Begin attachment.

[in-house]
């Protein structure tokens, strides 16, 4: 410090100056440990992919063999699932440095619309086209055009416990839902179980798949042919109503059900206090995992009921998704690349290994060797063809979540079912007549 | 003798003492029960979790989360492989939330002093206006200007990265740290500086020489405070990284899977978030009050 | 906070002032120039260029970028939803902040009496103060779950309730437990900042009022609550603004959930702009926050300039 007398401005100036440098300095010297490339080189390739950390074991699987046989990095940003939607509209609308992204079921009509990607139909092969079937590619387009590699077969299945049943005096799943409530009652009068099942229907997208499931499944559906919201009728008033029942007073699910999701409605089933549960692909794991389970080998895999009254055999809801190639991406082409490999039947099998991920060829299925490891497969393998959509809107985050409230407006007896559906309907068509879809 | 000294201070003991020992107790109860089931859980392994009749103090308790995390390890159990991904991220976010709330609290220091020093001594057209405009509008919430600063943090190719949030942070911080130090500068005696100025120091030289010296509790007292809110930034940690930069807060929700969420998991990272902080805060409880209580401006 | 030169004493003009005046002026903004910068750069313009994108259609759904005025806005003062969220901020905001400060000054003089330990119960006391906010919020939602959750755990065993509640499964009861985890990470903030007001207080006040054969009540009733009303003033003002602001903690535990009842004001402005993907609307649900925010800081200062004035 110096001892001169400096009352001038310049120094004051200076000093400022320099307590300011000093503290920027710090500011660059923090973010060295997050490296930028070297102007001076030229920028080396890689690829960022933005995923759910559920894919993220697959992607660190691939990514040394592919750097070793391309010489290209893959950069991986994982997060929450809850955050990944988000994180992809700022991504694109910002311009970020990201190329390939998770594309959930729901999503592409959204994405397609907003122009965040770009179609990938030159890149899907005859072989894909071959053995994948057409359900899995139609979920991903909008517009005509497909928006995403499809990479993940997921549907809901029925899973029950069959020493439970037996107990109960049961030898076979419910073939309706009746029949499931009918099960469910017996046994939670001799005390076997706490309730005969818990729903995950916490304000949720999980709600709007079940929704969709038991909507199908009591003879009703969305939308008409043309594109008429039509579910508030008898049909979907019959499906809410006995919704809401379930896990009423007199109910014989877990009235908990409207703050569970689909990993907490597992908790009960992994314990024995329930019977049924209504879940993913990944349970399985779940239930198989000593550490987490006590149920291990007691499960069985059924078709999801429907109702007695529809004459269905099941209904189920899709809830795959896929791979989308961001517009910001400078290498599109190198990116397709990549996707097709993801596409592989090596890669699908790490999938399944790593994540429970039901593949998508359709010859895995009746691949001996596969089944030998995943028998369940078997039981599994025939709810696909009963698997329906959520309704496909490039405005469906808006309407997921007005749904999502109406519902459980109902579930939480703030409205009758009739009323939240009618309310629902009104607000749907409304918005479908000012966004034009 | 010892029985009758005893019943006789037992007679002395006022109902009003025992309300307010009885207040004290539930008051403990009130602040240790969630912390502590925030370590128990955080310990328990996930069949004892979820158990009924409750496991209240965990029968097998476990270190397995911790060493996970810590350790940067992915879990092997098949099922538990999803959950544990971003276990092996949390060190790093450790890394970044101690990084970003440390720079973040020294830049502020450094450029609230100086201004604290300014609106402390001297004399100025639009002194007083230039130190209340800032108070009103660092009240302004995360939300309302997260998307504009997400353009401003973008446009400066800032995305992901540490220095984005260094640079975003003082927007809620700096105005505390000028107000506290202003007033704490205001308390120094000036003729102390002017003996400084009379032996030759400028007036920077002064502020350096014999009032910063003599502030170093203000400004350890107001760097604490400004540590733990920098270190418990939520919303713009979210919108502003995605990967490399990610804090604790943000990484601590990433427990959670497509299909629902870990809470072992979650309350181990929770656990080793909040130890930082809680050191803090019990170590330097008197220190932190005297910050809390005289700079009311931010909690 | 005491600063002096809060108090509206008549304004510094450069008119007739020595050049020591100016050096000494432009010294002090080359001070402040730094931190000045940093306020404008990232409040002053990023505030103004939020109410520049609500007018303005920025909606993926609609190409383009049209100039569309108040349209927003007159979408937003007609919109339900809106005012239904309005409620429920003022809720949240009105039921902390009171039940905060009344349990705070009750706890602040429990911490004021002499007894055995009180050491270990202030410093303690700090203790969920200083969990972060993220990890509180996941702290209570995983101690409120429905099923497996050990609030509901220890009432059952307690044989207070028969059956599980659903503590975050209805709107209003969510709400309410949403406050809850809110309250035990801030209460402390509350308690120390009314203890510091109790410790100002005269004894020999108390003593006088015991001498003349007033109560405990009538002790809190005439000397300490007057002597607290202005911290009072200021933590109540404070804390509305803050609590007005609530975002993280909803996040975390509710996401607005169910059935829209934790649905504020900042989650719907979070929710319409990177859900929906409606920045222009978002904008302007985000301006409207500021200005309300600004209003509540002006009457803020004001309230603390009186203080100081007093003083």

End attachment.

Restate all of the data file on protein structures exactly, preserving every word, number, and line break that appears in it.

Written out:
[in-house]
């Protein structure tokens, strides 16, 4: 410090100056440990992919063999699932440095619309086209055009416990839902179980798949042919109503059900206090995992009921998704690349290994060797063809979540079912007549 | 003798003492029960979790989360492989939330002093206006200007990265740290500086020489405070990284899977978030009050 | 906070002032120039260029970028939803902040009496103060779950309730437990900042009022609550603004959930702009926050300039 007398401005100036440098300095010297490339080189390739950390074991699987046989990095940003939607509209609308992204079921009509990607139909092969079937590619387009590699077969299945049943005096799943409530009652009068099942229907997208499931499944559906919201009728008033029942007073699910999701409605089933549960692909794991389970080998895999009254055999809801190639991406082409490999039947099998991920060829299925490891497969393998959509809107985050409230407006007896559906309907068509879809 | 000294201070003991020992107790109860089931859980392994009749103090308790995390390890159990991904991220976010709330609290220091020093001594057209405009509008919430600063943090190719949030942070911080130090500068005696100025120091030289010296509790007292809110930034940690930069807060929700969420998991990272902080805060409880209580401006 | 030169004493003009005046002026903004910068750069313009994108259609759904005025806005003062969220901020905001400060000054003089330990119960006391906010919020939602959750755990065993509640499964009861985890990470903030007001207080006040054969009540009733009303003033003002602001903690535990009842004001402005993907609307649900925010800081200062004035 110096001892001169400096009352001038310049120094004051200076000093400022320099307590300011000093503290920027710090500011660059923090973010060295997050490296930028070297102007001076030229920028080396890689690829960022933005995923759910559920894919993220697959992607660190691939990514040394592919750097070793391309010489290209893959950069991986994982997060929450809850955050990944988000994180992809700022991504694109910002311009970020990201190329390939998770594309959930729901999503592409959204994405397609907003122009965040770009179609990938030159890149899907005859072989894909071959053995994948057409359900899995139609979920991903909008517009005509497909928006995403499809990479993940997921549907809901029925899973029950069959020493439970037996107990109960049961030898076979419910073939309706009746029949499931009918099960469910017996046994939670001799005390076997706490309730005969818990729903995950916490304000949720999980709600709007079940929704969709038991909507199908009591003879009703969305939308008409043309594109008429039509579910508030008898049909979907019959499906809410006995919704809401379930896990009423007199109910014989877990009235908990409207703050569970689909990993907490597992908790009960992994314990024995329930019977049924209504879940993913990944349970399985779940239930198989000593550490987490006590149920291990007691499960069985059924078709999801429907109702007695529809004459269905099941209904189920899709809830795959896929791979989308961001517009910001400078290498599109190198990116397709990549996707097709993801596409592989090596890669699908790490999938399944790593994540429970039901593949998508359709010859895995009746691949001996596969089944030998995943028998369940078997039981599994025939709810696909009963698997329906959520309704496909490039405005469906808006309407997921007005749904999502109406519902459980109902579930939480703030409205009758009739009323939240009618309310629902009104607000749907409304918005479908000012966004034009 | 010892029985009758005893019943006789037992007679002395006022109902009003025992309300307010009885207040004290539930008051403990009130602040240790969630912390502590925030370590128990955080310990328990996930069949004892979820158990009924409750496991209240965990029968097998476990270190397995911790060493996970810590350790940067992915879990092997098949099922538990999803959950544990971003276990092996949390060190790093450790890394970044101690990084970003440390720079973040020294830049502020450094450029609230100086201004604290300014609106402390001297004399100025639009002194007083230039130190209340800032108070009103660092009240302004995360939300309302997260998307504009997400353009401003973008446009400066800032995305992901540490220095984005260094640079975003003082927007809620700096105005505390000028107000506290202003007033704490205001308390120094000036003729102390002017003996400084009379032996030759400028007036920077002064502020350096014999009032910063003599502030170093203000400004350890107001760097604490400004540590733990920098270190418990939520919303713009979210919108502003995605990967490399990610804090604790943000990484601590990433427990959670497509299909629902870990809470072992979650309350181990929770656990080793909040130890930082809680050191803090019990170590330097008197220190932190005297910050809390005289700079009311931010909690 | 005491600063002096809060108090509206008549304004510094450069008119007739020595050049020591100016050096000494432009010294002090080359001070402040730094931190000045940093306020404008990232409040002053990023505030103004939020109410520049609500007018303005920025909606993926609609190409383009049209100039569309108040349209927003007159979408937003007609919109339900809106005012239904309005409620429920003022809720949240009105039921902390009171039940905060009344349990705070009750706890602040429990911490004021002499007894055995009180050491270990202030410093303690700090203790969920200083969990972060993220990890509180996941702290209570995983101690409120429905099923497996050990609030509901220890009432059952307690044989207070028969059956599980659903503590975050209805709107209003969510709400309410949403406050809850809110309250035990801030209460402390509350308690120390009314203890510091109790410790100002005269004894020999108390003593006088015991001498003349007033109560405990009538002790809190005439000397300490007057002597607290202005911290009072200021933590109540404070804390509305803050609590007005609530975002993280909803996040975390509710996401607005169910059935829209934790649905504020900042989650719907979070929710319409990177859900929906409606920045222009978002904008302007985000301006409207500021200005309300600004209003509540002006009457803020004001309230603390009186203080100081007093003083």